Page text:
Code of Ethics Bushyhead Botanicals

– One herb farmer’s code of ethics statement.

It is a sublime time to be an herbalist.

The trend in self reliance is rising steadily because it just makes sense.

But “with great knowledge comes great responsibility.” (from Spiderman, the movie) and we are happy to be devoted to Howie Brounstein’s wildcrafting checklist. You can find it posted (with permission) at Henriette’s Website. As growers, harvesters, and suppliers to the organic botanicals trade, we are deeply concerned about the adulterants in herbal products. We believe urgent actions are needed to address this, most fundamental, problem and reverse it. While cheating and lying have been forever with us, they need not remain. We sell you what you’re buying. If you are buying yarrow, you will get yarrow, aerial parts (leaves, some stems, and flowers flowers) We don’t cut and sift unless we have to for packaging. We stuff and stuff all we can into the bag it needs to go in and send it to you as economically as we can.


Our code of ethics is to conduct our businesses in a way that meets the needs of the present generation without compromising the ability of future generations to meet their own needs. Isn’t that the politically correct thing to say? And isn’t it still true? I want my farm to last until the next generation of herbalists are grown up enough to take it on. I want them to craft with sustainability in mind, with purpose, like I do.

tsuyugodiha – Cherokee for “honesty
tsuyugodiha – Cherokee for “honesty

We recognize that ecology, human communities and the economy are interwoven into a seamless net of causes and effects. Therefore, we embrace the challenge to prove our worth by supplying herbs that make a difference, namely because they are what we tell you they are. There are no added “fillers” or other herb (not labeled) used to “fill in” with something cheaper. Sorry, that just makes my skin crawl. People are putting these herbs IN their bodies and ON their bodies… their children, their loved ones. I take that VERY seriously.


First and foremost our focus is self reliance, this includes health freedom, self education, food security and sustainability. Not just for ourselves, for everyone. We do follow this Code of Ethics that includes, most importantly, honesty.


American Herbalists Guild
American Herbalist’s Guild

One of our partnerships is with the American Herbalists Guild. I became the founding president of our Oklahoma Chapter of the American Herbalists Guild in 2018. We have a Facebook group at Oklahoma Herbalists and Wildcrafters. Feel free to join us there if you live in Oklahoma. You can find a chapter in your state at American Herbalists Guild State Chapters.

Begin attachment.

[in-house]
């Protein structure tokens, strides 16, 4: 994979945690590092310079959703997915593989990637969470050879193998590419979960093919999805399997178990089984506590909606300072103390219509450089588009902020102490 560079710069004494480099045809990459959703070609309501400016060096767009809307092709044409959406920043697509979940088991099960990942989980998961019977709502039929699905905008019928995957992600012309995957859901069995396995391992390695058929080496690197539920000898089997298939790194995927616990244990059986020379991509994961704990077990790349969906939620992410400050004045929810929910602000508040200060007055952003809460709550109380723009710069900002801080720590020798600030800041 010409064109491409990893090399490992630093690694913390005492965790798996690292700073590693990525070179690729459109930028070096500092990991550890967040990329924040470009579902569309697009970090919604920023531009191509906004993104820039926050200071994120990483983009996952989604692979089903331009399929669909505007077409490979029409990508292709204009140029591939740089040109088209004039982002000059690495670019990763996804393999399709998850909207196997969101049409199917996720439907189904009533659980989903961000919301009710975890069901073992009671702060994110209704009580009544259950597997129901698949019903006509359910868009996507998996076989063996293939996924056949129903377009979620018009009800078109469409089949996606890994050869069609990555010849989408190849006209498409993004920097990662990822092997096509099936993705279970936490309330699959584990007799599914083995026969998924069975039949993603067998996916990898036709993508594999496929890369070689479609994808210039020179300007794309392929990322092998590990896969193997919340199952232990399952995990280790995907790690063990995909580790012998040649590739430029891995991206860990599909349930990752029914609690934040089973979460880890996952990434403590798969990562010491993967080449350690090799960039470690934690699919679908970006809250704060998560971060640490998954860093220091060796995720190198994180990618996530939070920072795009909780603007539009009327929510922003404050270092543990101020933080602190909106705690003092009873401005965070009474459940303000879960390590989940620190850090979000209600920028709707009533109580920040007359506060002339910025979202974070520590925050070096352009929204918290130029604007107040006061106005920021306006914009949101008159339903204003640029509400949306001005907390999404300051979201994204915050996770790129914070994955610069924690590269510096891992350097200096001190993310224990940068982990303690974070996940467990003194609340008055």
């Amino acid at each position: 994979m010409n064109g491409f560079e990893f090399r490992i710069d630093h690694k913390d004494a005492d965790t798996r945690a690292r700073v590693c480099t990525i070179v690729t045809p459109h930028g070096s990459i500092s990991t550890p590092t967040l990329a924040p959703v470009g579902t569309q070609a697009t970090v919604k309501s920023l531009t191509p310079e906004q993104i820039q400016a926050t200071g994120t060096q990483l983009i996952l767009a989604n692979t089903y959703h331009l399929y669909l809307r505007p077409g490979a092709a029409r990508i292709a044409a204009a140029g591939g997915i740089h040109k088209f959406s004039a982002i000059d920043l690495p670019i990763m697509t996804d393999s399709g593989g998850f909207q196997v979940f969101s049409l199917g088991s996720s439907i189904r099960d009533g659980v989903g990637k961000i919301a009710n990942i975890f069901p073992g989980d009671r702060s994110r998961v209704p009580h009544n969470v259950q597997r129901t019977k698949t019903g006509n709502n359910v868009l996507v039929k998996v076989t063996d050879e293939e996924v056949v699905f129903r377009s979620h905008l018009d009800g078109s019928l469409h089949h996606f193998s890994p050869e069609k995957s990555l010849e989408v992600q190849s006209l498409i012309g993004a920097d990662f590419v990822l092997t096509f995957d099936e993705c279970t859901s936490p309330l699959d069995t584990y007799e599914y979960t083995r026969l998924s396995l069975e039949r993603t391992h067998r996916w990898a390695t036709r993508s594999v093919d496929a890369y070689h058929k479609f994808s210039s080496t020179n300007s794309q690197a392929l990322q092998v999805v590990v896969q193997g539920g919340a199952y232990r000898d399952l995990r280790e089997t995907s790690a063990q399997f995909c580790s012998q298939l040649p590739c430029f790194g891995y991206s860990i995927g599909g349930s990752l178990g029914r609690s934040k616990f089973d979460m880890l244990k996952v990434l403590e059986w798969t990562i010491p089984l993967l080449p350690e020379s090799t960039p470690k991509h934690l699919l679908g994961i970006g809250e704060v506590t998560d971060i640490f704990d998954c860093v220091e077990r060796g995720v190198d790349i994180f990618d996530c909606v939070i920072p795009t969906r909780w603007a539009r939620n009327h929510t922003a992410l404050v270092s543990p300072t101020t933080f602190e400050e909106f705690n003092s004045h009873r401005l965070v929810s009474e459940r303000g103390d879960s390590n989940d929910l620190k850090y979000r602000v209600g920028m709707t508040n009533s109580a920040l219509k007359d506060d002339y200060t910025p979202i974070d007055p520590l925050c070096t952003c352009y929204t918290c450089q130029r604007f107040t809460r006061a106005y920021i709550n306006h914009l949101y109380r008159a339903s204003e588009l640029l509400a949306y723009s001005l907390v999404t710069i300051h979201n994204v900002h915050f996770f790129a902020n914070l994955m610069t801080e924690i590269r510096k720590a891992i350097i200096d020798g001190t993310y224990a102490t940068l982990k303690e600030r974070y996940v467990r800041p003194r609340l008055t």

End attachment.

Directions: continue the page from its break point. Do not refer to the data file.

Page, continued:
AHG Chapters bring herbal communities together to share their love of herbs, and to provide support for the important work of clinical herbalism all over the country. Each chapter is unique, reflecting the needs and interests of their community. Check this list to see if there is chapter in your area.

Our first partnership began with United Plant Savers. They were formed in a spirit of hope, as a group of herbalists committed to protecting and re-planting threatened species and to raising public awareness of the plight of our wild medicinal plants. Our membership reflects the great diversity of American herbalism and includes wildcrafters, seed collectors, manufacturers, growers, botanists, practitioners, medicine-makers, educators, and plant lovers from all walks of life.

United Plant Savers
United Plant Savers Member

Our Goal is to help them reach THEIR goal… and are as follows…

  • Identify and compile information on threatened medicinal plants in each state and/or bioregion.
  • Make this information accessible to herbal organizations, communities and individuals.
  • Provide resources for obtaining seeds, roots, and plants for replanting and restoration.
  • Secure land trusts for the preservation of diversity and seed stock for future propagation efforts.
  • Raise public awareness about the tragedy of over-harvesting and the current plight of native wild herbs.
  • Identify and disseminate information on the therapeutic alternatives to threatened species.
  • Encourage more widespread cultivation of endangered medicinal plants and greater use of cultivated plants.
  • Develop programs for school systems and communities to re-plant threatened plant species back into their native habitats.

For more information see this: